We careened forward and as I struggled to gain control again, my dad yelled at me to move to the shoulder. I parked and tried to gain composure. I turned my head in my dad's direction wondering what the repercussions would be, only to find that he, too, was at a loss for what just happened. I looked out my windshield and gathered that we were not the only ones with tragic fortune that night; amber lights flashed incessantly up and down the shoulder. There were at least 30 other cars ahead of us parked, recovering from the same unexpected obstacle.
The rain continued strong as I turned the car off and prepared to assess the damage with my dad. We stepped out into the night, vulnerable to the frigid rain and rapidly passing cars. It was a dangerous scenario to be so close to the edge of the road with chaos around. Yet I was comforted as my dad popped the trunk and got to work finding our spare tire. All tension from before was released he knew it was not my fault we hit the pothole. In fact, he knew that we would not have been in that lane if it weren't for his advice.
He grabbed the spare tire and the jack from the trunk and hobled to the front right wheel. As I shakily held the flashlight, he worked on bended knee in the massive puddle to remove the destroyed tire. As his fancy slacks soaked up the water, he worked as quickly as his aging hands would allow. There were complications with the installation of the spare that required him to lie on his side and reach to the underneath of the vehicle. His once shiny shoes and nicely pressed shirt were becoming dingy and drenched and his slacks continued to drink up the rainwater. He didn't notice the moisture seeping into his clothes as he worked on our car. Nor did he worry about the rain flooding down his neck as he walked to the car parked ahead of us.
"Can I help you?" my dad asked the woman behind the wheel of the sedan.
"We're waiting for Triple A to come save us and fix our flat tire," said the woman, shrinking back at the cold sensation of rain intruding through her rolled down window.
He gladly informed them there would be no need for that and got to work changing their tire for them.
As I watched him work, I felt a lump swelling in my throat. My heart felt heavy and tears filled my eyes to the brim, mixed with the rain and washed down my face. His selflessness manifested itself through his swift service that night. He should have been lying in his lazy chair, but instead he was there with me, lying on the cold, wet ground doing what he had been doing five days a week, day in and day out for 25 years; fixing things that needed fixing.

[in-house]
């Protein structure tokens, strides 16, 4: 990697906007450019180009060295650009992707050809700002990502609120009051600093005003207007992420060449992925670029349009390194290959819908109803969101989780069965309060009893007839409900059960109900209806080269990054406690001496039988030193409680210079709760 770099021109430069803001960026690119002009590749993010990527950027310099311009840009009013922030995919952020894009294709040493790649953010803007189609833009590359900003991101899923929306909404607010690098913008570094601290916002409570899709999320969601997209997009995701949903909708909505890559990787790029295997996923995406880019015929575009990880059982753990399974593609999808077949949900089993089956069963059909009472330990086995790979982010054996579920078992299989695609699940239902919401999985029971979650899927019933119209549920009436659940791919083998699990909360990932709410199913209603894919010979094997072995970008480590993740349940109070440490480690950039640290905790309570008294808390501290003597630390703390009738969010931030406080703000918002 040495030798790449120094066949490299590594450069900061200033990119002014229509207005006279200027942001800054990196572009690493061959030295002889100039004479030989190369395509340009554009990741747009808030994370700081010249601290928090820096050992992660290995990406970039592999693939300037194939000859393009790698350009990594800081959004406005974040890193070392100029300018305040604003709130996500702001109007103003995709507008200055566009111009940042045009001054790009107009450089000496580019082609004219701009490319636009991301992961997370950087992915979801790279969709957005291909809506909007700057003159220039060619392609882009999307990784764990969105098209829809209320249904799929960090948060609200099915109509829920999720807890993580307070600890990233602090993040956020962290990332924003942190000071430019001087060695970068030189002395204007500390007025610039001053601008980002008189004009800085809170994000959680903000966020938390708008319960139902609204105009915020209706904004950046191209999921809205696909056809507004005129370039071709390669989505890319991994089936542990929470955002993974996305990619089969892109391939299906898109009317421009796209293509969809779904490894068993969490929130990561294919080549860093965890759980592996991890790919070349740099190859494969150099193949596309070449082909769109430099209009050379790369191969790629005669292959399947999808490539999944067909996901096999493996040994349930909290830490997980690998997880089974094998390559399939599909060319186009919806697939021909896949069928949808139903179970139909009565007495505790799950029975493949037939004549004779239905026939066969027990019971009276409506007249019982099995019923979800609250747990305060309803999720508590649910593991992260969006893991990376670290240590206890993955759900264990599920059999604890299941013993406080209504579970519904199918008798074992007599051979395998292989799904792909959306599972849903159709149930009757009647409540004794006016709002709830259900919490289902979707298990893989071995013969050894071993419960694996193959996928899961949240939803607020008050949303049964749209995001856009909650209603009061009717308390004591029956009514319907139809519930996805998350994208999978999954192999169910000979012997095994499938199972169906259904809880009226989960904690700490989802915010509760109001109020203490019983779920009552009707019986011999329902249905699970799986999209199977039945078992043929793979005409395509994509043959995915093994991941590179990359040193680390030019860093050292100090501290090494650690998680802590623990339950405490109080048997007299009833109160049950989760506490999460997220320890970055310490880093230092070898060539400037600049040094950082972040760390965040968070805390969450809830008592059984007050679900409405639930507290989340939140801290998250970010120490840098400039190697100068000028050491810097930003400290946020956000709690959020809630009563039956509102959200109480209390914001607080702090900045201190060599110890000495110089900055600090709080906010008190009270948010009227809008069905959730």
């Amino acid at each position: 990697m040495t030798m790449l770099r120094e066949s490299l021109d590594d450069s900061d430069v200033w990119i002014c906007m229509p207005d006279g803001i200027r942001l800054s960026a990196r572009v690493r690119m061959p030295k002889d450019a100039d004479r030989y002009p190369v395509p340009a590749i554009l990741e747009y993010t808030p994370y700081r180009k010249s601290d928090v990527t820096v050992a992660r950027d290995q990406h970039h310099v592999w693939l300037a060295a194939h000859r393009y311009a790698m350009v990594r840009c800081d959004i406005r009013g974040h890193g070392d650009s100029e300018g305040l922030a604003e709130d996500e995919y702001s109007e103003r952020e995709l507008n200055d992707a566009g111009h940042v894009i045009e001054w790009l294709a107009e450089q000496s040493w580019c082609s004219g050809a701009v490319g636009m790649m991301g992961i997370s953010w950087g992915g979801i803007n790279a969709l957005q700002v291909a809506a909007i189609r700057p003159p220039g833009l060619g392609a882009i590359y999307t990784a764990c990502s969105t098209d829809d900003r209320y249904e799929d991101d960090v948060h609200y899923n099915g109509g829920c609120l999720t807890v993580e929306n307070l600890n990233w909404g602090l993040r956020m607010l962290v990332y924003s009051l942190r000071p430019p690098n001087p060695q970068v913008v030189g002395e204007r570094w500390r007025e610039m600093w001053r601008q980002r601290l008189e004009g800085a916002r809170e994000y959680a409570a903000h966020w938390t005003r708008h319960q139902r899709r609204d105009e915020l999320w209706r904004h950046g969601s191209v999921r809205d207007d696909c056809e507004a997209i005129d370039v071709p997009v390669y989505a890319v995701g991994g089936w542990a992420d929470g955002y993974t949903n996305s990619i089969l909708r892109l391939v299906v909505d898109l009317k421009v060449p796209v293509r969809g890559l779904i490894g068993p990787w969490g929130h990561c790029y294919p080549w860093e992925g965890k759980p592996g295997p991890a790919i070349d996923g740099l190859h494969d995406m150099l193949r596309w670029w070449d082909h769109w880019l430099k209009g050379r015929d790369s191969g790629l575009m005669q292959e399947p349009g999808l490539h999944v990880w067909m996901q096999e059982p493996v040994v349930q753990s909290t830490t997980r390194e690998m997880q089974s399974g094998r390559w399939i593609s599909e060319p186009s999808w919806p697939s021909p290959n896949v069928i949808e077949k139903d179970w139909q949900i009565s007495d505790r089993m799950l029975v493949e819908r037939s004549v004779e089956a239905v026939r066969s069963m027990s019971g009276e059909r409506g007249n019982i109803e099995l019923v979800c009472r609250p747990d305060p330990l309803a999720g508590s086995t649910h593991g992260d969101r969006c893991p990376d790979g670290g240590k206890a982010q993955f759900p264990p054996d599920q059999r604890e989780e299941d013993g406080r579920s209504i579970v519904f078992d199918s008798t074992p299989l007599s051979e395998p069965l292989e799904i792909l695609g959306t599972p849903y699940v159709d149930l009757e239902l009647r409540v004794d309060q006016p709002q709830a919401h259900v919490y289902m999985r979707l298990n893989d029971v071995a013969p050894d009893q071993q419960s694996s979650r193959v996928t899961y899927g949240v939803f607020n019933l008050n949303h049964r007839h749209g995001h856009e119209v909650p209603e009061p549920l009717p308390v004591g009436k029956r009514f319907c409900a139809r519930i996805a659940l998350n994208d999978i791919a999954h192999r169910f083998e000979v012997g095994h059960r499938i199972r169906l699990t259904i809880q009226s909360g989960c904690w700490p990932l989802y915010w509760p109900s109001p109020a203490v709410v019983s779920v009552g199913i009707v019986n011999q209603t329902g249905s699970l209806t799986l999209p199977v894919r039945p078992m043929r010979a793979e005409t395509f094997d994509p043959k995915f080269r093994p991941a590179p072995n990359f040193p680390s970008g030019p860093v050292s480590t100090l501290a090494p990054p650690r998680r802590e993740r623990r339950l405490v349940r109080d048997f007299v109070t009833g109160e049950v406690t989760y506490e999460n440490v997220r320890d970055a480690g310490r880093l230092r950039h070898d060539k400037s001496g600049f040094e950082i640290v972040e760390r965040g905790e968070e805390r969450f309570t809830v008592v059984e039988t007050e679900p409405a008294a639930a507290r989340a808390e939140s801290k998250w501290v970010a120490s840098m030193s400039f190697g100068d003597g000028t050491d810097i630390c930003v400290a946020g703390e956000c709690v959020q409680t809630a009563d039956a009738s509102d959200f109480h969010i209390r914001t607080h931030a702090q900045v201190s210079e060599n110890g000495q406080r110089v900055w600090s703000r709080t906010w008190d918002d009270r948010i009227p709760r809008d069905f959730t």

We quickly walked back to our car to begin our trip home on our spare tire, only to find that the spare we had put on was of no use in its present condition. The car rolled unevenly on the apparently flat spare tire he had just attached. He pulled the car over, and called a tow truck.
When the truck arrived, I climbed into the cab; it smelled of dirt and car oil. The distinct odor reminded me of my Dad's shop where he spentso many long hard hours repairing broken things to support his family. I scooted to the middle of the cab, uncomfortably close to the cigarette scented driver. My Dad followed close behind and worked his way onto the seat, settling his creaky body into the dusty cushion and closed the passenger door. I moved as close as I could to his cold, damp body, and rested my head comfortably on his shoulder. We rode in a mutual and peaceful silence. I looked up at him to find that his eyes were heavy, but he was awake and alert. My gaze did not catch his eye; he kept looking straight ahead to the road. I took a mental picture of his face that would stay with me for years to come. He was there beside me, happy to be inconvenienced if it meant I was content.
As the clock struck midnight that Christmas Eve, my Dad turned 60 in a tow truck, and I love him for that.
What was one of the greatest moments you had with your dad? (for more ideas, check out our Tribute to Mom or Dad story starter)